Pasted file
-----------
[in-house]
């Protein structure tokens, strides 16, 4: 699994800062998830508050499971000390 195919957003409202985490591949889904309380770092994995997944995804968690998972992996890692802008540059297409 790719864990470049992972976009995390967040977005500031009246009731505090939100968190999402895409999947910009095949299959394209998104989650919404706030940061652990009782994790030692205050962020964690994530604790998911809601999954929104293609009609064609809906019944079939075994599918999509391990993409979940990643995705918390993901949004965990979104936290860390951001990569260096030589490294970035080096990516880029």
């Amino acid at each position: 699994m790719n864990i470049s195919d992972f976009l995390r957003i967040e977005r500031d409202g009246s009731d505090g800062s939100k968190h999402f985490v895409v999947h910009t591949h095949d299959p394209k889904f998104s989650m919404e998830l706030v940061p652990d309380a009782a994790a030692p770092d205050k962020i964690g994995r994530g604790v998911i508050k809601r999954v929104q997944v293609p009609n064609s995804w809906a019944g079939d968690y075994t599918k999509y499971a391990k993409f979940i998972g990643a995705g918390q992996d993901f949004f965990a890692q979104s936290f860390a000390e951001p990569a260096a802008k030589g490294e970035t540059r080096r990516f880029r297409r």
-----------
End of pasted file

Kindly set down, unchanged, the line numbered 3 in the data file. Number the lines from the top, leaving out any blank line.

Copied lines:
């Amino acid at each position: 699994m790719n864990i470049s195919d992972f976009l995390r957003i967040e977005r500031d409202g009246s009731d505090g800062s939100k968190h999402f985490v895409v999947h910009t591949h095949d299959p394209k889904f998104s989650m919404e998830l706030v940061p652990d309380a009782a994790a030692p770092d205050k962020i964690g994995r994530g604790v998911i508050k809601r999954v929104q997944v293609p009609n064609s995804w809906a019944g079939d968690y075994t599918k999509y499971a391990k993409f979940i998972g990643a995705g918390q992996d993901f949004f965990a890692q979104s936290f860390a000390e951001p990569a260096a802008k030589g490294e970035t540059r080096r990516f880029r297409r």